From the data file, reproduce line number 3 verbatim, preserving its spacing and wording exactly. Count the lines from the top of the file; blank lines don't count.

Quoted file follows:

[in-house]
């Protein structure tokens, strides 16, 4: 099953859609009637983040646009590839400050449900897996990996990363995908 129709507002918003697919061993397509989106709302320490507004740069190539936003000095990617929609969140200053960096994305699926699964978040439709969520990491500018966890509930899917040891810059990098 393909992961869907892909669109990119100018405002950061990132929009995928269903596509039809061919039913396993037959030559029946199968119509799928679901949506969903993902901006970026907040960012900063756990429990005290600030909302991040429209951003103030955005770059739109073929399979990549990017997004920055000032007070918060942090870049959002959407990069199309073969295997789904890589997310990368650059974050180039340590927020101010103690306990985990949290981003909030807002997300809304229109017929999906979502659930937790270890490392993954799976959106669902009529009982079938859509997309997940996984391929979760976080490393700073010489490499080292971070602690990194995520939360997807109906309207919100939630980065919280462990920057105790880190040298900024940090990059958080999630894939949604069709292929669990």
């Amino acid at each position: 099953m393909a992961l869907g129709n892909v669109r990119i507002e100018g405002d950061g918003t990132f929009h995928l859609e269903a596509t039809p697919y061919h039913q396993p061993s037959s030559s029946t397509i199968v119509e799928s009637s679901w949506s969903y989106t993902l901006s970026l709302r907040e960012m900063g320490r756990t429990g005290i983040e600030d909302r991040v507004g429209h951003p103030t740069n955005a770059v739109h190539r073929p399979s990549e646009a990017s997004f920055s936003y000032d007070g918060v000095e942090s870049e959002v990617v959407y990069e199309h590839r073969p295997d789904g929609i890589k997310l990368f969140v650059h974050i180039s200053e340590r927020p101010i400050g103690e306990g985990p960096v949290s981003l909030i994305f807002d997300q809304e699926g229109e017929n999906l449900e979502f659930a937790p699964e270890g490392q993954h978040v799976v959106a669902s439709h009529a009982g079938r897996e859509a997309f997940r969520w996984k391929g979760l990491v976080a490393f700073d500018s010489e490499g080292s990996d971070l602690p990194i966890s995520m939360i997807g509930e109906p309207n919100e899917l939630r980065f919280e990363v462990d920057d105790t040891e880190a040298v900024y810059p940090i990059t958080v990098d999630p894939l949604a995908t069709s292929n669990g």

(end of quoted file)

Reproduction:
């Amino acid at each position: 099953m393909a992961l869907g129709n892909v669109r990119i507002e100018g405002d950061g918003t990132f929009h995928l859609e269903a596509t039809p697919y061919h039913q396993p061993s037959s030559s029946t397509i199968v119509e799928s009637s679901w949506s969903y989106t993902l901006s970026l709302r907040e960012m900063g320490r756990t429990g005290i983040e600030d909302r991040v507004g429209h951003p103030t740069n955005a770059v739109h190539r073929p399979s990549e646009a990017s997004f920055s936003y000032d007070g918060v000095e942090s870049e959002v990617v959407y990069e199309h590839r073969p295997d789904g929609i890589k997310l990368f969140v650059h974050i180039s200053e340590r927020p101010i400050g103690e306990g985990p960096v949290s981003l909030i994305f807002d997300q809304e699926g229109e017929n999906l449900e979502f659930a937790p699964e270890g490392q993954h978040v799976v959106a669902s439709h009529a009982g079938r897996e859509a997309f997940r969520w996984k391929g979760l990491v976080a490393f700073d500018s010489e490499g080292s990996d971070l602690p990194i966890s995520m939360i997807g509930e109906p309207n919100e899917l939630r980065f919280e990363v462990d920057d105790t040891e880190a040298v900024y810059p940090i990059t958080v990098d999630p894939l949604a995908t069709s292929n669990g």